On Windows, Local Group Policy file corruption can occur which can impede some features of the DLP Endpoint Agent, such as Chrome and Edge Chromium extension installation and tamper-proofing of these extensions. In particular, if the LGPO subsystem has corruption, this will lead to all group policy processing failing, even domain policies, so browser policies managed at the domain level will also not get written to the local Registry. Detecting this corruption helps customers recognize the root cause of these issues and turn to the proper resources, such as Microsoft support, to resolve them.
Local Group Policy corruption occurs when any of the following files' contents is damaged to the point that it can no longer be parsed:
Note: DLP agent does not update the user policy. Only the machine policy is ever updated.
A simple, manual check for registry.pol corruption can be done by running the Local Group Policy editor as an Administrator:
You can also manually open a registry.pol file in a text editor like Windows Notepad to see if the file is structured as expected. If using a tool such as Notepad++ to view the file, select all the text in the file after opening and convert it to UTF-8 (don't save it like this, this is just for ease of viewing).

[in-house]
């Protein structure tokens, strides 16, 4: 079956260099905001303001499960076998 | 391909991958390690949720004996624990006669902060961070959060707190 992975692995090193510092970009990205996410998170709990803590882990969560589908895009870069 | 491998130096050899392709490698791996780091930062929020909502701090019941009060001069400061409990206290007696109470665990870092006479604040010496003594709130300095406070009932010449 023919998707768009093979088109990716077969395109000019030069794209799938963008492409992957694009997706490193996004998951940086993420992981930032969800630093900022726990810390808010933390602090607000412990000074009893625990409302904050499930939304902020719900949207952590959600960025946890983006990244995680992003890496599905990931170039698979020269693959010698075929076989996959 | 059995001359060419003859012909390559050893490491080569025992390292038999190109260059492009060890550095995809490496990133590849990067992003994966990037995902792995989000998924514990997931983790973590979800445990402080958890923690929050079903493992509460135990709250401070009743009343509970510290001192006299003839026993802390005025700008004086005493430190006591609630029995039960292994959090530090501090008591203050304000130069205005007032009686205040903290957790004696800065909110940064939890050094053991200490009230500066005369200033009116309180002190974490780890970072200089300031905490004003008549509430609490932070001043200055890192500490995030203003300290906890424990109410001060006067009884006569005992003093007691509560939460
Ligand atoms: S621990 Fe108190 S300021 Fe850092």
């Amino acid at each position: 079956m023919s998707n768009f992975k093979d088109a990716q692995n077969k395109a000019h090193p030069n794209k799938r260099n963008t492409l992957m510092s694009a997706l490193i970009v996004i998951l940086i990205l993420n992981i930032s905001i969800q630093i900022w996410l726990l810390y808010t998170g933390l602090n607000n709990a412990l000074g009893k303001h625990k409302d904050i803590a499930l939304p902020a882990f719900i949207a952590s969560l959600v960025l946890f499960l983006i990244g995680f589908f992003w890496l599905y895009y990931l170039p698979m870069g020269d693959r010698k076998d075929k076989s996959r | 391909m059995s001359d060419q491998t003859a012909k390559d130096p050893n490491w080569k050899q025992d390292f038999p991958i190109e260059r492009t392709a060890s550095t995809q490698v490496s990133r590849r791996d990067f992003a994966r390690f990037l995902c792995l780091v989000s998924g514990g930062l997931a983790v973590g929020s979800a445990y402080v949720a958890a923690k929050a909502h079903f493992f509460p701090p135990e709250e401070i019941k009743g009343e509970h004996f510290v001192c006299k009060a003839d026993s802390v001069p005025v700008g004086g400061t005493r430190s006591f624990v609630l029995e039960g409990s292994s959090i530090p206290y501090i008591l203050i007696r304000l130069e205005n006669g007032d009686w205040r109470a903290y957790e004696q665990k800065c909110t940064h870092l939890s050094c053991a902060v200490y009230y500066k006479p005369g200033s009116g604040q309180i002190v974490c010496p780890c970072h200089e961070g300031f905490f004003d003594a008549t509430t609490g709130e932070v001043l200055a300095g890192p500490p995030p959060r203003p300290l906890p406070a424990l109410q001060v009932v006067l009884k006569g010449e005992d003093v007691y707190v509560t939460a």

To detect registry.pol corruption in an automated way, use the following steps with an Endpoint Management tool such as Symantec ITMS:
Another form of LGPO corruption that can cause failures when trying to install DLP agent extensions is when C:\Windows\System32\GroupPolicy\gpt.ini is malformed. When this happens, Windows logs the following error in the Windows System Events log, which can be queried by many Endpoint Management utilities:
Log Name: System
Date: 12/1/2020 4:35:18 PM
Event ID: 1030
Task Category: None
The processing of Group Policy failed. Windows attempted to retrieve new Group Policy settings for this user or computer. Look in the details tab for error code and description. Windows will automatically retry this operation at the next refresh cycle. Computers joined to the domain must have proper name resolution and network connectivity to a domain controller for discovery of new Group Policy objects and settings. An event will be logged when Group Policy is successful.
Typically a corrupt gpt.ini on a Windows client machined can simply be deleted (don't try this on a Domain Controller) and it will be recreated the next time the user launches the Local Group Policy Editor.